What is recovery? When referring to a sports injury or any physical illness, most people think of recovery as a journey of returning to what you previously were or the state that you were previously in. For mental illnesses, particularly for eating disorders, recovery is about the farthest thing from returning to how you previously were.
When people say that I seem recovered or that I am actively in recovery it almost makes me cringe. First and foremost just due to the fact that I am in fact, in the simplest terms of the word, no where close to being “recovered” as society views it. I still struggle daily, just in ways that aren’t quite as physically obvious as they were when I was at my all time low a few years ago. There are still things (mostly mental) that get in my way, but they are easier for me to crawl my way over and around and I am much better equipped to put one foot in front of the other than I previously was.
So am I recovered? Am I in recovery? In the simplest terms, yes, I suppose that I am. But unfortunately, it’s not that simple. I, by NO means, ever intend on returning to the person I was before I got drastically ill. I was still sick then. I was no healthy, whole, or well rounded in acknowledging my needs – I NEVER have been. At the age of 8 I was already struggling with anxiety and food related issues. As young as the 5th grade, I passed out at school because I hadn’t eaten breakfast that morning. I was struggling with depression and suicidal thoughts as early as the 7th grade. These are things that I am genetically predisposed to struggle with – not all learned behaviors. Of course, there are environmental elements that both impact and heighten symptoms.
Recovery isn’t about restoration so much as it’s about creating something entirely new and different. It’s about creating a sustainable lifestyle that is both healthy and fulfilling – it’s about discovering who you are behind all those faulty coping mechanisms that you’ve been using to protect you for far too long. It’s about creating the life you want to live and growing into your full potential. If I were to return to the girl I was before I lost all the weight, swallowed the laxatives, ran till exhaustion, and spent far too many evenings hunched over a toilet – it would only be slightly less tragic than returning to my sickest self. It would mean losing touch with my journey – the journey which isn’t TO recovery, but THROUGH recovery. There is another side – it’s the side of my true self, my realized potential, my healthy relationships with friends and family, my strength when I exercise for enjoyment, my laughter around the dinner table, my late nights when I need them, and my early mornings – just because I love them. My true self is missions work, traveling, helping others, performing music, lending hands, offering open arms, endless amounts of hugs, and listening ears. My true self is more than I would ever, EVER be capable of being if I “recovered” my old, pre-sickest self.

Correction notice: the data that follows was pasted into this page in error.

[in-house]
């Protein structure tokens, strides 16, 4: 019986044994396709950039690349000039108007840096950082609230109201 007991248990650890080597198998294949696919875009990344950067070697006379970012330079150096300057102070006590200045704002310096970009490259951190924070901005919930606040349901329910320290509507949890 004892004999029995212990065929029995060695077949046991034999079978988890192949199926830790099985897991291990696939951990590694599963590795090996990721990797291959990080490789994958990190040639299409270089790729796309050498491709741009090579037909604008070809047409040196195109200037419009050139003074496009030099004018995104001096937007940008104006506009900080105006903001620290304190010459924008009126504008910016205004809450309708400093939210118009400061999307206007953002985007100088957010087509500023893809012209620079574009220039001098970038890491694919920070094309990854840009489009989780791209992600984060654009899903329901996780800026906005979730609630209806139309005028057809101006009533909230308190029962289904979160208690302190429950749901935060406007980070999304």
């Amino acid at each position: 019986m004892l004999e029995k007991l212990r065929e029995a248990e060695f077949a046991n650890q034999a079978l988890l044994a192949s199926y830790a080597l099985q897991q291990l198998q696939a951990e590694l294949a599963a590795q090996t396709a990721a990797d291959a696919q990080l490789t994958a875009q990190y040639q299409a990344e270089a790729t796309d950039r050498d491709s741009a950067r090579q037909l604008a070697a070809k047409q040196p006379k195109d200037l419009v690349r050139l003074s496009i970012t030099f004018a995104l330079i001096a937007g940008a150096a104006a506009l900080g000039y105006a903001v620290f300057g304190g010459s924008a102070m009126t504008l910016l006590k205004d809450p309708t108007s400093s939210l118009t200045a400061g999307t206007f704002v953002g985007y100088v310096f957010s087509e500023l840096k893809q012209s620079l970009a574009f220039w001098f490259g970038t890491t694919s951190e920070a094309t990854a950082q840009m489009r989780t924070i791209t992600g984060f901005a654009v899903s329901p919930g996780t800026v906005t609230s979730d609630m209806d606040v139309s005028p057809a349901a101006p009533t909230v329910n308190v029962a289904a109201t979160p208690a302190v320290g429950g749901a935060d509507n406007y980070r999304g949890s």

I’m not going back there. I’m not recovering that girl who was a walking high-functioning-illness that went unrecognized for too many years. No, I’m not going back there -I’m going somewhere completely new. I am not recovered. I am not working towards recovery as an end goal – I am working towards realization, discovery, growth, learning, and becoming the woman that God intends for me to be – not pre-mental illness (because I don’t believe that that truly exists for me) but past mental illness (moving past them, that is).
I truly hope that we can expand our definition of the term “recovered” and “recovery” to encompass all that those who struggle with mental illness really need to hear – don’t look back, you are not going that way, you are moving forward, onward, and there are brighter days ahead. Keep your face towards the sun and the shadows will fall behind you.
“I am beginning to measure myself in strength, not pounds. Sometimes in smiles.”
― Laurie Halse Anderson
“When you come out of the grips of a depression there is an incredible relief, but not one you feel allowed to celebrate. Instead, the feeling of victory is replaced with anxiety that it will happen again, and with shame and vulnerability when you see how your illness affected your family, your work, everything left untouched while you struggled to survive. We come back to life thinner, paler, weaker … but as survivors. Survivors who don’t get pats on the back from coworkers who congratulate them on making it. Survivors who wake to more work than before because their friends and family are exhausted from helping them fight a battle they may not even understand. I hope to one day see a sea of people all wearing silver ribbons as a sign that they understand the secret battle, and as a celebration of the victories made each day as we individually pull ourselves up out of our foxholes to see our scars heal, and to remember what the sun looks like.”
― Jenny Lawson
“If you’re reading this…
Congratulations, you’re alive.
If that’s not something to smile about,
then I don’t know what is.”
― Chad Sugg